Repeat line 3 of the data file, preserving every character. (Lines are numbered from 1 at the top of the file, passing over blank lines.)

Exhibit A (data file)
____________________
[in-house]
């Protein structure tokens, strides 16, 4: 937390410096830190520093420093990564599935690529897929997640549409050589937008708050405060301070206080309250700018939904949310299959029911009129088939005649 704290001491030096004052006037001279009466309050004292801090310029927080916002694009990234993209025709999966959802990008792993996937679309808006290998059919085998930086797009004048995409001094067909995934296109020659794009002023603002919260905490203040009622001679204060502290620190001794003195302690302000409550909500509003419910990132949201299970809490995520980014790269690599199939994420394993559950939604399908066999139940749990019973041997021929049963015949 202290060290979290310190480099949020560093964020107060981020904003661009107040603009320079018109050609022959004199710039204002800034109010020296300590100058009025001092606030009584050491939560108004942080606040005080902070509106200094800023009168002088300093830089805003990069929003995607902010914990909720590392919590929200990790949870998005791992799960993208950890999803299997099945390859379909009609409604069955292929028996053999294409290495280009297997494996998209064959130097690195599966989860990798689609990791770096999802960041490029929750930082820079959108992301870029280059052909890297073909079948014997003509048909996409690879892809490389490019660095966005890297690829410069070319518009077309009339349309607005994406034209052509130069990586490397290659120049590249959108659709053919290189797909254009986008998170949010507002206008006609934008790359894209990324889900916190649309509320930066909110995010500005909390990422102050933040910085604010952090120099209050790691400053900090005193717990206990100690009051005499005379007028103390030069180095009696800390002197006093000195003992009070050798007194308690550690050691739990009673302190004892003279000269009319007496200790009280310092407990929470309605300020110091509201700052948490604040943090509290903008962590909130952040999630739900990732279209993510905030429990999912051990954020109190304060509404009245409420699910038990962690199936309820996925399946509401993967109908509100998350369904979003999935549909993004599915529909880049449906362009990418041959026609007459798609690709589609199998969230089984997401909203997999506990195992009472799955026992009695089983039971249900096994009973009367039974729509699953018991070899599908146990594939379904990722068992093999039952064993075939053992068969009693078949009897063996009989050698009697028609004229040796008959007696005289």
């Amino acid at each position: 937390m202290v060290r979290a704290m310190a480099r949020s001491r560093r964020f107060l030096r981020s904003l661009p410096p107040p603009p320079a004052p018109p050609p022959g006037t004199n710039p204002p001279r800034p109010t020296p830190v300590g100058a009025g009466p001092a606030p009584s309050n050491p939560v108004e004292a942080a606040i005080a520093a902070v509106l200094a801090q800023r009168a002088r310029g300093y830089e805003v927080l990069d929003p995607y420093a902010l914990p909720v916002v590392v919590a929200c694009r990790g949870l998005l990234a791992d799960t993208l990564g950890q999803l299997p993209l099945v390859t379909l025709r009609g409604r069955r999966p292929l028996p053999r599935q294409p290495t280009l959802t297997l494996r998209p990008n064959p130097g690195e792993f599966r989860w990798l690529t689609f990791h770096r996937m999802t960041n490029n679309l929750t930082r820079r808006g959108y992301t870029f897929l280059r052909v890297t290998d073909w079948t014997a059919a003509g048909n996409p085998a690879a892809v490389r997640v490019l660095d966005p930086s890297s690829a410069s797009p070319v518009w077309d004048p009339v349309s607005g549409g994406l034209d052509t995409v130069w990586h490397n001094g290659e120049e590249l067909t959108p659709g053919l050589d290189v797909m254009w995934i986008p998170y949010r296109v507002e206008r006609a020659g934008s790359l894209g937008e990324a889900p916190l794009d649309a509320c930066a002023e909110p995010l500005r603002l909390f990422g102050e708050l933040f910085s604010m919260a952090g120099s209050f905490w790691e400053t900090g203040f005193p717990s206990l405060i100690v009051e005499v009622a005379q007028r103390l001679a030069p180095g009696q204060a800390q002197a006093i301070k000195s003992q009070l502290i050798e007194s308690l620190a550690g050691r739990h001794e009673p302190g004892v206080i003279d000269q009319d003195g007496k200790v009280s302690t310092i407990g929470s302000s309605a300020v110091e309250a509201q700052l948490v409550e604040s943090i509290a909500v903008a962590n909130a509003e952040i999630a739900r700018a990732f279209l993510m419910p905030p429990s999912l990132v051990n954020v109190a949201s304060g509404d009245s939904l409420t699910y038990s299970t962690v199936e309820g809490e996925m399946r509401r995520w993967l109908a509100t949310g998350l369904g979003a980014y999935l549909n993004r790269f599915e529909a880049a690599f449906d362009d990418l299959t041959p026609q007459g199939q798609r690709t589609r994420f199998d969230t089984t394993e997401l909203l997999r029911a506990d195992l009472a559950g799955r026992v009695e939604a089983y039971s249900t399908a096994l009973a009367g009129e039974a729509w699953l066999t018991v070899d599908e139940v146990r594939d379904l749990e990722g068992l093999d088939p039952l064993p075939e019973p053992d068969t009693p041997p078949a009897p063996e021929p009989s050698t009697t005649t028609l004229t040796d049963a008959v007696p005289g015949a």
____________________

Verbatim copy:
């Amino acid at each position: 937390m202290v060290r979290a704290m310190a480099r949020s001491r560093r964020f107060l030096r981020s904003l661009p410096p107040p603009p320079a004052p018109p050609p022959g006037t004199n710039p204002p001279r800034p109010t020296p830190v300590g100058a009025g009466p001092a606030p009584s309050n050491p939560v108004e004292a942080a606040i005080a520093a902070v509106l200094a801090q800023r009168a002088r310029g300093y830089e805003v927080l990069d929003p995607y420093a902010l914990p909720v916002v590392v919590a929200c694009r990790g949870l998005l990234a791992d799960t993208l990564g950890q999803l299997p993209l099945v390859t379909l025709r009609g409604r069955r999966p292929l028996p053999r599935q294409p290495t280009l959802t297997l494996r998209p990008n064959p130097g690195e792993f599966r989860w990798l690529t689609f990791h770096r996937m999802t960041n490029n679309l929750t930082r820079r808006g959108y992301t870029f897929l280059r052909v890297t290998d073909w079948t014997a059919a003509g048909n996409p085998a690879a892809v490389r997640v490019l660095d966005p930086s890297s690829a410069s797009p070319v518009w077309d004048p009339v349309s607005g549409g994406l034209d052509t995409v130069w990586h490397n001094g290659e120049e590249l067909t959108p659709g053919l050589d290189v797909m254009w995934i986008p998170y949010r296109v507002e206008r006609a020659g934008s790359l894209g937008e990324a889900p916190l794009d649309a509320c930066a002023e909110p995010l500005r603002l909390f990422g102050e708050l933040f910085s604010m919260a952090g120099s209050f905490w790691e400053t900090g203040f005193p717990s206990l405060i100690v009051e005499v009622a005379q007028r103390l001679a030069p180095g009696q204060a800390q002197a006093i301070k000195s003992q009070l502290i050798e007194s308690l620190a550690g050691r739990h001794e009673p302190g004892v206080i003279d000269q009319d003195g007496k200790v009280s302690t310092i407990g929470s302000s309605a300020v110091e309250a509201q700052l948490v409550e604040s943090i509290a909500v903008a962590n909130a509003e952040i999630a739900r700018a990732f279209l993510m419910p905030p429990s999912l990132v051990n954020v109190a949201s304060g509404d009245s939904l409420t699910y038990s299970t962690v199936e309820g809490e996925m399946r509401r995520w993967l109908a509100t949310g998350l369904g979003a980014y999935l549909n993004r790269f599915e529909a880049a690599f449906d362009d990418l299959t041959p026609q007459g199939q798609r690709t589609r994420f199998d969230t089984t394993e997401l909203l997999r029911a506990d195992l009472a559950g799955r026992v009695e939604a089983y039971s249900t399908a096994l009973a009367g009129e039974a729509w699953l066999t018991v070899d599908e139940v146990r594939d379904l749990e990722g068992l093999d088939p039952l064993p075939e019973p053992d068969t009693p041997p078949a009897p063996e021929p009989s050698t009697t005649t028609l004229t040796d049963a008959v007696p005289g015949a």